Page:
Above is a wide view showing the entirety of the Giant EPCOT Dirt Pit™️ that should underscore just how huge this construction zone is. Moana’s Journey of Water is in the far upper left corner. It’s a big project, but only a fraction of the overall area.
Most, if not all, of the rockwork that will surround the trail has been installed.
Rockwork that was easy to see last month is now obscured by scaffolding as workers move to the details phase of the project. Contrast the new image above with the one below (from mid-July).
A lot is going on in these Moana’s Journey of Water construction photos, so let’s break it down.
You can see steel support structures, concrete walls, and wire mesh forming the shape of rockwork.
Here’s a closer look at the rockwork. On the right side, there’s a series of formations that essentially form corridors. These look a lot like the area below the jumping fountains in the concept art.
On the other side of that is a moderately-sized mountain. This is likely the signature rockwork in Moana’s Journey of Water–the mountain-like feature with cascading waterfalls.
This rockwork has gone up really quickly. All of this has been built since the start of summer–before that, there was no rockwork, just some steel structures and concrete walls.
Now that everything is installed, artisans are bringing the construction materials to life and making it look like real rocks. That’s the purpose of all of the scaffolding that has appeared recently–it makes the mountains easier to access for the artists.
Disney hasn’t had anything to say about the rockwork on Moana’s Journey of Water (or anything else about it, for that matter), but here’s hoping that renowned Imagineer Zsolt Hormay is leading the team.
For those unfamiliar with Zsolt Hormay, he’s the Imagineer behind rockwork on Star Wars: Galaxy’s Edge, Pandora – World of Avatar, Tree of Life, Cadillac Mountain Range in Cars Land, and Mysterious Island at Tokyo DisneySea. You don’t hear Zsolt Hormay’s name as much as the celebrity Imagineers, but he’s arguably more deserving of that status than anyone.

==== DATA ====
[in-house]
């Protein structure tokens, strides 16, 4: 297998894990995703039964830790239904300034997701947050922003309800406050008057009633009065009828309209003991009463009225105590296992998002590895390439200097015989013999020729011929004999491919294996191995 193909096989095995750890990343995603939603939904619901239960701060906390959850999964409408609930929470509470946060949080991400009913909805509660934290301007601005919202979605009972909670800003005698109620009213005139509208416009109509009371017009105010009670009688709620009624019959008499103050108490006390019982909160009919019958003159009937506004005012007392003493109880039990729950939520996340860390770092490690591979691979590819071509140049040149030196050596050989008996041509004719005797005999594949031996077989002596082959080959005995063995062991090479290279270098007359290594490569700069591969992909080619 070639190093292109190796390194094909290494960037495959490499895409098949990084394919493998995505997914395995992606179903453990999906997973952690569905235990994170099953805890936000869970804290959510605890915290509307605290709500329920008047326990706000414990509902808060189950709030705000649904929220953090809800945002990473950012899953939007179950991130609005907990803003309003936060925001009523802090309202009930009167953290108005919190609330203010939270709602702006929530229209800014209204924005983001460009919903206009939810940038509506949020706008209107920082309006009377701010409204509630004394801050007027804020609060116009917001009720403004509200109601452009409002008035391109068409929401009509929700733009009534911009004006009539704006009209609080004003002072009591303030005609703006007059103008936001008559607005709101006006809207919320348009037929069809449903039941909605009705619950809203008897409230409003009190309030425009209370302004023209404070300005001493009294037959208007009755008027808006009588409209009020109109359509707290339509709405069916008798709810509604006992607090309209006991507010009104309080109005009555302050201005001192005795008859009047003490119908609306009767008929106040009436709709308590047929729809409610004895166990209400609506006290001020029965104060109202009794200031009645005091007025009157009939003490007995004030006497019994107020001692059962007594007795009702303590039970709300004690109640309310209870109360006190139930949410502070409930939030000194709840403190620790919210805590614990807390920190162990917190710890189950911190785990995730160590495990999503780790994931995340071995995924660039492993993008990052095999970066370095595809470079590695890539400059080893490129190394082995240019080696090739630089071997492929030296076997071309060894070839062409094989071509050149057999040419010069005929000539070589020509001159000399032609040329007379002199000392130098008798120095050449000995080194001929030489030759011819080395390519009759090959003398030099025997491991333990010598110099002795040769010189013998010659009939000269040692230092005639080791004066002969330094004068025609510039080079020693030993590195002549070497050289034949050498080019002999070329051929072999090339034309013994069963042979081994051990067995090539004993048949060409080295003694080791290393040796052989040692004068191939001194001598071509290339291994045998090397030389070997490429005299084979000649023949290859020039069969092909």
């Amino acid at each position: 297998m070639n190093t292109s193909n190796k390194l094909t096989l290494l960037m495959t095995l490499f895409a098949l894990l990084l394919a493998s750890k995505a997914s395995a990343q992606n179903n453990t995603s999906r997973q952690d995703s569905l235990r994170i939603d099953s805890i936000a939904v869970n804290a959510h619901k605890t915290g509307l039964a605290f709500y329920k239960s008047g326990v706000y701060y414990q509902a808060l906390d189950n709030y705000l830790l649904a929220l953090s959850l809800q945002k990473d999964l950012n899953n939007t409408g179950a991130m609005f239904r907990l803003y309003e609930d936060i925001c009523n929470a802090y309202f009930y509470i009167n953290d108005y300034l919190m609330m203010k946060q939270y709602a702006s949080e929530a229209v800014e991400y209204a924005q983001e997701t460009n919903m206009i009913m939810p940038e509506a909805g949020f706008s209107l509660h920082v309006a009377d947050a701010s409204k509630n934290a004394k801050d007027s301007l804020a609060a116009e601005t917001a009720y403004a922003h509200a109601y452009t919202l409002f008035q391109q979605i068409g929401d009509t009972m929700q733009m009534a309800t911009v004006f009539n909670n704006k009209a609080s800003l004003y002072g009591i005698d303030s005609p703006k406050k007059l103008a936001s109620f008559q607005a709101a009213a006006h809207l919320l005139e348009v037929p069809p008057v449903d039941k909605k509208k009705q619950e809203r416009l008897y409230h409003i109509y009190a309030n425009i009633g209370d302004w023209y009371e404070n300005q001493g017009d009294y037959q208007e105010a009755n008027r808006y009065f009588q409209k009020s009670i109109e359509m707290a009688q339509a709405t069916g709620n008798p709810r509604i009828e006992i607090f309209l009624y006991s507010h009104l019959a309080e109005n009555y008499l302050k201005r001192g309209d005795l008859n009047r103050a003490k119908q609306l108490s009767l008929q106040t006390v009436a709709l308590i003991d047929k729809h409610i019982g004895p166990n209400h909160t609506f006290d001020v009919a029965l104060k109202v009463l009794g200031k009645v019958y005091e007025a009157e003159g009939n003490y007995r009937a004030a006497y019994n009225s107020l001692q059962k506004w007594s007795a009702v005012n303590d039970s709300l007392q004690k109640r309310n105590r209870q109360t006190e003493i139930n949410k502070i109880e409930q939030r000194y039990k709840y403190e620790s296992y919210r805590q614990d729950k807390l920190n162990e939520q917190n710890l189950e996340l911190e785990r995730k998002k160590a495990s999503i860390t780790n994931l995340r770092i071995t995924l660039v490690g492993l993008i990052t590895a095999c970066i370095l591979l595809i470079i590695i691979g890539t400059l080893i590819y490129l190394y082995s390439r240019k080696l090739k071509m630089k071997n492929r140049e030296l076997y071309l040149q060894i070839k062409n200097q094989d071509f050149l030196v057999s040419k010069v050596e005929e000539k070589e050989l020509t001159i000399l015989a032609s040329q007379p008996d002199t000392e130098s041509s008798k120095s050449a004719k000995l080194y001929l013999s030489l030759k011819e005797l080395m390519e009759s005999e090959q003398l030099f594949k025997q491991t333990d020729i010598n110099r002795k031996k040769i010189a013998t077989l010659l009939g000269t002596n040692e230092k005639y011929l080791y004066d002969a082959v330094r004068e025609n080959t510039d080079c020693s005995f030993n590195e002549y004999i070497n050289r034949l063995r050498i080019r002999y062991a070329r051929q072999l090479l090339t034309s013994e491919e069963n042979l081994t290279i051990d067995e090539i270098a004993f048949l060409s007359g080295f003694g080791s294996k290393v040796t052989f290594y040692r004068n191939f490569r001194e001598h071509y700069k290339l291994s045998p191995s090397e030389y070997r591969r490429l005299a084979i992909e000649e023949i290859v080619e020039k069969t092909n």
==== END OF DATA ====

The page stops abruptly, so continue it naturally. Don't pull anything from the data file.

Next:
Here’s a final look from the monorail at the edge of the Moana’s Journey of Water construction site and Spaceship Earth. The entire area behind the geodesic sphere has been the Giant Epcot Dirt Pit™️ for the better part of the last three years.
Again, it’s difficult to ascertain what is for Moana’s Journey of Water and what is simply the “enchanted gardens” that’ll make up the lush area of World Celebration. From the concept art that Walt Disney World has released, it’s incredibly difficult to ascertain the scope and scale of Moana’s Journey of Water. It could take up a lot of real estate, or very little. We should have a better idea once more of the wire mesh rockwork goes up and the actual path becomes more clearly defined.
My expectation is that a lot of this will make up the walk-through trail, and I’m cautiously optimistic about Moana’s Journey of Water.
EPCOT is unquestionably changing, and part of that entails becoming more “Disneyfied” in the process. Denying that reality is a recipe for constant disappointment. From my perspective, anything that manages to mesh with the park’s optimism, inspiration, and edutainment aims is on the right track.
While Moana’s Journey of Water is clearly not a blockbuster addition, that’s fine. Not everything needs to be. That doesn’t mean this isn’t a welcome addition.
One of Future World’s biggest issues was that it was a concrete jungle with little shade, water, and lushness. This remedies all of those complaints, while also offering kids a place to play and blow off some steam.